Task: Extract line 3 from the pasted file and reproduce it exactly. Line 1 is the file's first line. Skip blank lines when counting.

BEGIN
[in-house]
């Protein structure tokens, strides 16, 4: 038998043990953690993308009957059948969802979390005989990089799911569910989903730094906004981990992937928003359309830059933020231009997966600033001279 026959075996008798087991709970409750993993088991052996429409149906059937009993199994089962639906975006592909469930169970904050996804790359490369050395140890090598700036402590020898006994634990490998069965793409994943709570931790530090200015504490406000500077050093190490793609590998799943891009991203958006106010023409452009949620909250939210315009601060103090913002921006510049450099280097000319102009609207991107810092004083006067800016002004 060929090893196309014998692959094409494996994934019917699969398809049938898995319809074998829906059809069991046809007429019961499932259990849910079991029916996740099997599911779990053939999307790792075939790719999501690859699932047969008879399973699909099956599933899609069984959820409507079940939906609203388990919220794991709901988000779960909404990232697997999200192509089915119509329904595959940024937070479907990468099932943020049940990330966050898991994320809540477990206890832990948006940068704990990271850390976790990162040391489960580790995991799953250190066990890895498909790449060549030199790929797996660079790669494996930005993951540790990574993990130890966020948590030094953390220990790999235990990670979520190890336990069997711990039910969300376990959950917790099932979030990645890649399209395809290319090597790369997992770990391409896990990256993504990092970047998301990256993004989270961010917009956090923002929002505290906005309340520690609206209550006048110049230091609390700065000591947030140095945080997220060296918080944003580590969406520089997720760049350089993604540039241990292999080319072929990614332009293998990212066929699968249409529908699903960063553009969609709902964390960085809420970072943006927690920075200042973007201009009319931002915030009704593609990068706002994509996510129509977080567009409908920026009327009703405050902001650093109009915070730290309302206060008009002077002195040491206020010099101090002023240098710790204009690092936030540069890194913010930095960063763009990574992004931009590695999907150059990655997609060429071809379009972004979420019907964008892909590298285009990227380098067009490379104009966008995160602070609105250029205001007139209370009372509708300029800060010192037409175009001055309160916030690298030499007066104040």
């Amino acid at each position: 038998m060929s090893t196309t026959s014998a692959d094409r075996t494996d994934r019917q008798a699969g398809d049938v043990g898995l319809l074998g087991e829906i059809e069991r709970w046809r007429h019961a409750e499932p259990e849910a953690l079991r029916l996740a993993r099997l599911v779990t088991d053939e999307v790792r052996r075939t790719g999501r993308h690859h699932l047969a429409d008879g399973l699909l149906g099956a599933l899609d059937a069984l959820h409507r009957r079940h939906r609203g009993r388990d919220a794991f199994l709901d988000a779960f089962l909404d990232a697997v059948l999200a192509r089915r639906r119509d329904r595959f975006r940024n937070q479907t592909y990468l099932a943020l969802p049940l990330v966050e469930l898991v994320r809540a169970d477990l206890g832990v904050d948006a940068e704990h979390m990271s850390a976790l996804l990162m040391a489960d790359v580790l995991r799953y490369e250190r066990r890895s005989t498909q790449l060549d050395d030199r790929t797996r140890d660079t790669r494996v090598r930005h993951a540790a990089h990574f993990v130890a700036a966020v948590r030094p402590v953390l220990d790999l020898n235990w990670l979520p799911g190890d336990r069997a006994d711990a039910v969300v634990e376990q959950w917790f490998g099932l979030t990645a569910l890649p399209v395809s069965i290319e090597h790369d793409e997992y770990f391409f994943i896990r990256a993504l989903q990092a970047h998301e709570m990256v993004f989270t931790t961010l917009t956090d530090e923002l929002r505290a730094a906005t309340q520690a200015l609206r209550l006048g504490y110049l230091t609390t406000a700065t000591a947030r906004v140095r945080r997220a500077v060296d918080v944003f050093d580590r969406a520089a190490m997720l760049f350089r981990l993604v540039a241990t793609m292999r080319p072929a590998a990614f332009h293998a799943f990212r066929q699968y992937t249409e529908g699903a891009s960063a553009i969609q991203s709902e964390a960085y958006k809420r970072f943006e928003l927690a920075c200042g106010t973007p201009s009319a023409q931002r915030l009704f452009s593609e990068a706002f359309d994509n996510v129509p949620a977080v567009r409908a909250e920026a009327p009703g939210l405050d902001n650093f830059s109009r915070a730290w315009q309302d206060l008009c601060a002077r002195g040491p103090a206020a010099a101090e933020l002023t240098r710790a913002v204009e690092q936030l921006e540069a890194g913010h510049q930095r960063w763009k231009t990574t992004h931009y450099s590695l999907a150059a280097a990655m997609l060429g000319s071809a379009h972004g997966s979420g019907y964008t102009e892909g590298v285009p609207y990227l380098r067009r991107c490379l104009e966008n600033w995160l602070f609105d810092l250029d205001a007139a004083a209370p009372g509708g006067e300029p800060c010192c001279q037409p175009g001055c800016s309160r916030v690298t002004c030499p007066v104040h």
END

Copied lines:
């Amino acid at each position: 038998m060929s090893t196309t026959s014998a692959d094409r075996t494996d994934r019917q008798a699969g398809d049938v043990g898995l319809l074998g087991e829906i059809e069991r709970w046809r007429h019961a409750e499932p259990e849910a953690l079991r029916l996740a993993r099997l599911v779990t088991d053939e999307v790792r052996r075939t790719g999501r993308h690859h699932l047969a429409d008879g399973l699909l149906g099956a599933l899609d059937a069984l959820h409507r009957r079940h939906r609203g009993r388990d919220a794991f199994l709901d988000a779960f089962l909404d990232a697997v059948l999200a192509r089915r639906r119509d329904r595959f975006r940024n937070q479907t592909y990468l099932a943020l969802p049940l990330v966050e469930l898991v994320r809540a169970d477990l206890g832990v904050d948006a940068e704990h979390m990271s850390a976790l996804l990162m040391a489960d790359v580790l995991r799953y490369e250190r066990r890895s005989t498909q790449l060549d050395d030199r790929t797996r140890d660079t790669r494996v090598r930005h993951a540790a990089h990574f993990v130890a700036a966020v948590r030094p402590v953390l220990d790999l020898n235990w990670l979520p799911g190890d336990r069997a006994d711990a039910v969300v634990e376990q959950w917790f490998g099932l979030t990645a569910l890649p399209v395809s069965i290319e090597h790369d793409e997992y770990f391409f994943i896990r990256a993504l989903q990092a970047h998301e709570m990256v993004f989270t931790t961010l917009t956090d530090e923002l929002r505290a730094a906005t309340q520690a200015l609206r209550l006048g504490y110049l230091t609390t406000a700065t000591a947030r906004v140095r945080r997220a500077v060296d918080v944003f050093d580590r969406a520089a190490m997720l760049f350089r981990l993604v540039a241990t793609m292999r080319p072929a590998a990614f332009h293998a799943f990212r066929q699968y992937t249409e529908g699903a891009s960063a553009i969609q991203s709902e964390a960085y958006k809420r970072f943006e928003l927690a920075c200042g106010t973007p201009s009319a023409q931002r915030l009704f452009s593609e990068a706002f359309d994509n996510v129509p949620a977080v567009r409908a909250e920026a009327p009703g939210l405050d902001n650093f830059s109009r915070a730290w315009q309302d206060l008009c601060a002077r002195g040491p103090a206020a010099a101090e933020l002023t240098r710790a913002v204009e690092q936030l921006e540069a890194g913010h510049q930095r960063w763009k231009t990574t992004h931009y450099s590695l999907a150059a280097a990655m997609l060429g000319s071809a379009h972004g997966s979420g019907y964008t102009e892909g590298v285009p609207y990227l380098r067009r991107c490379l104009e966008n600033w995160l602070f609105d810092l250029d205001a007139a004083a209370p009372g509708g006067e300029p800060c010192c001279q037409p175009g001055c800016s309160r916030v690298t002004c030499p007066v104040h």